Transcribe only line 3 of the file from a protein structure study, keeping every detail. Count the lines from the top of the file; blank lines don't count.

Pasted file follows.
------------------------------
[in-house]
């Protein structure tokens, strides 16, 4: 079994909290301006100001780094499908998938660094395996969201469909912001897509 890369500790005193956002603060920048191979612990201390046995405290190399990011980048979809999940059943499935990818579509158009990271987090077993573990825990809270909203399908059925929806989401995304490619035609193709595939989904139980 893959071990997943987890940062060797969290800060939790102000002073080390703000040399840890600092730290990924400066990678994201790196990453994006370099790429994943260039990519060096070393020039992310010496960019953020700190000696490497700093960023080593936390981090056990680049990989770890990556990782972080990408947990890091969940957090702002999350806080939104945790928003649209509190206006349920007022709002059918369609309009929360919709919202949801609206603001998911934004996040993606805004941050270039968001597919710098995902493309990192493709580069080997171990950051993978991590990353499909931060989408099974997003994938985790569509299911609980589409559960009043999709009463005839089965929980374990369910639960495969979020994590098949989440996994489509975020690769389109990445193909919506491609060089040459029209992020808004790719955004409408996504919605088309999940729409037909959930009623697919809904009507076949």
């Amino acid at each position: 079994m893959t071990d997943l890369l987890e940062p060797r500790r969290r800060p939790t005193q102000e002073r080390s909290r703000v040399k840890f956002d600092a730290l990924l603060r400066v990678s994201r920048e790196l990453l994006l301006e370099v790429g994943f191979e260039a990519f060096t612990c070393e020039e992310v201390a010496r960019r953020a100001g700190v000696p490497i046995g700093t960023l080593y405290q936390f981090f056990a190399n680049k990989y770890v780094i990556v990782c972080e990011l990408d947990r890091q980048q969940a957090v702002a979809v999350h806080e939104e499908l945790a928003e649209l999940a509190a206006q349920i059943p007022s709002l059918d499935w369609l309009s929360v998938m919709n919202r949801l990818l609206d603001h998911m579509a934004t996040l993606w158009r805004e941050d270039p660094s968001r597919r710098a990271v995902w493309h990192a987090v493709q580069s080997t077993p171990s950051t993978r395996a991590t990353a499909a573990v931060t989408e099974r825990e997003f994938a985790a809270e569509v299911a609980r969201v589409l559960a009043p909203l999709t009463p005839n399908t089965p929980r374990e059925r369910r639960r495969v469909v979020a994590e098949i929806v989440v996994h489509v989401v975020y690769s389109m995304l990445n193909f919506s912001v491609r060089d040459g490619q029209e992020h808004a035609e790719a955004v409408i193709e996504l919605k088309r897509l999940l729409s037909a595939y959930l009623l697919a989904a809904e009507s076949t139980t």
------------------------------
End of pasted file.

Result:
């Amino acid at each position: 079994m893959t071990d997943l890369l987890e940062p060797r500790r969290r800060p939790t005193q102000e002073r080390s909290r703000v040399k840890f956002d600092a730290l990924l603060r400066v990678s994201r920048e790196l990453l994006l301006e370099v790429g994943f191979e260039a990519f060096t612990c070393e020039e992310v201390a010496r960019r953020a100001g700190v000696p490497i046995g700093t960023l080593y405290q936390f981090f056990a190399n680049k990989y770890v780094i990556v990782c972080e990011l990408d947990r890091q980048q969940a957090v702002a979809v999350h806080e939104e499908l945790a928003e649209l999940a509190a206006q349920i059943p007022s709002l059918d499935w369609l309009s929360v998938m919709n919202r949801l990818l609206d603001h998911m579509a934004t996040l993606w158009r805004e941050d270039p660094s968001r597919r710098a990271v995902w493309h990192a987090v493709q580069s080997t077993p171990s950051t993978r395996a991590t990353a499909a573990v931060t989408e099974r825990e997003f994938a985790a809270e569509v299911a609980r969201v589409l559960a009043p909203l999709t009463p005839n399908t089965p929980r374990e059925r369910r639960r495969v469909v979020a994590e098949i929806v989440v996994h489509v989401v975020y690769s389109m995304l990445n193909f919506s912001v491609r060089d040459g490619q029209e992020h808004a035609e790719a955004v409408i193709e996504l919605k088309r897509l999940l729409s037909a595939y959930l009623l697919a989904a809904e009507s076949t139980t």